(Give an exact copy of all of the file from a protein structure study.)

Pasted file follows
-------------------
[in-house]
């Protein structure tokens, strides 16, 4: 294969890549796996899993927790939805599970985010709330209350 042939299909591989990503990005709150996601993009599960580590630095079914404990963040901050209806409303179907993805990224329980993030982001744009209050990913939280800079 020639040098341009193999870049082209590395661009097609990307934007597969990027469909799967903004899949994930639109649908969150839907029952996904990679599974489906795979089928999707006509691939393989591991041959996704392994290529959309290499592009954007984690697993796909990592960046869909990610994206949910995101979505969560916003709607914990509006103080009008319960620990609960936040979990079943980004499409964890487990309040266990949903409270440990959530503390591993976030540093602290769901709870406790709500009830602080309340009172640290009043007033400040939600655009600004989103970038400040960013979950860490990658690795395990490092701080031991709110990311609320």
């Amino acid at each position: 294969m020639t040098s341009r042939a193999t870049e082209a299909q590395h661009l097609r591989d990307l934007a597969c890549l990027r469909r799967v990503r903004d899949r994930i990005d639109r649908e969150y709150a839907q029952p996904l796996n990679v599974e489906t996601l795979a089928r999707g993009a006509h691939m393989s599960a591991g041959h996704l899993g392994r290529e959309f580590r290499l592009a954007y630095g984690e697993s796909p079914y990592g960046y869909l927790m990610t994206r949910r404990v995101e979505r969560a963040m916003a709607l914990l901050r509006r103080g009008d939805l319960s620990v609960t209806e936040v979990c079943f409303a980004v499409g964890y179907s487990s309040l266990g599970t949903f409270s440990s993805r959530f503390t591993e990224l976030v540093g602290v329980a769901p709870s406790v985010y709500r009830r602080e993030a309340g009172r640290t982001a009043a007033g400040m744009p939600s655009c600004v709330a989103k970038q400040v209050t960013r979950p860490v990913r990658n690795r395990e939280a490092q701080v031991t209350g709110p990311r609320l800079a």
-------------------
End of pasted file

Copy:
[in-house]
């Protein structure tokens, strides 16, 4: 294969890549796996899993927790939805599970985010709330209350 042939299909591989990503990005709150996601993009599960580590630095079914404990963040901050209806409303179907993805990224329980993030982001744009209050990913939280800079 020639040098341009193999870049082209590395661009097609990307934007597969990027469909799967903004899949994930639109649908969150839907029952996904990679599974489906795979089928999707006509691939393989591991041959996704392994290529959309290499592009954007984690697993796909990592960046869909990610994206949910995101979505969560916003709607914990509006103080009008319960620990609960936040979990079943980004499409964890487990309040266990949903409270440990959530503390591993976030540093602290769901709870406790709500009830602080309340009172640290009043007033400040939600655009600004989103970038400040960013979950860490990658690795395990490092701080031991709110990311609320």
């Amino acid at each position: 294969m020639t040098s341009r042939a193999t870049e082209a299909q590395h661009l097609r591989d990307l934007a597969c890549l990027r469909r799967v990503r903004d899949r994930i990005d639109r649908e969150y709150a839907q029952p996904l796996n990679v599974e489906t996601l795979a089928r999707g993009a006509h691939m393989s599960a591991g041959h996704l899993g392994r290529e959309f580590r290499l592009a954007y630095g984690e697993s796909p079914y990592g960046y869909l927790m990610t994206r949910r404990v995101e979505r969560a963040m916003a709607l914990l901050r509006r103080g009008d939805l319960s620990v609960t209806e936040v979990c079943f409303a980004v499409g964890y179907s487990s309040l266990g599970t949903f409270s440990s993805r959530f503390t591993e990224l976030v540093g602290v329980a769901p709870s406790v985010y709500r009830r602080e993030a309340g009172r640290t982001a009043a007033g400040m744009p939600s655009c600004v709330a989103k970038q400040v209050t960013r979950p860490v990913r990658n690795r395990e939280a490092q701080v031991t209350g709110p990311r609320l800079a």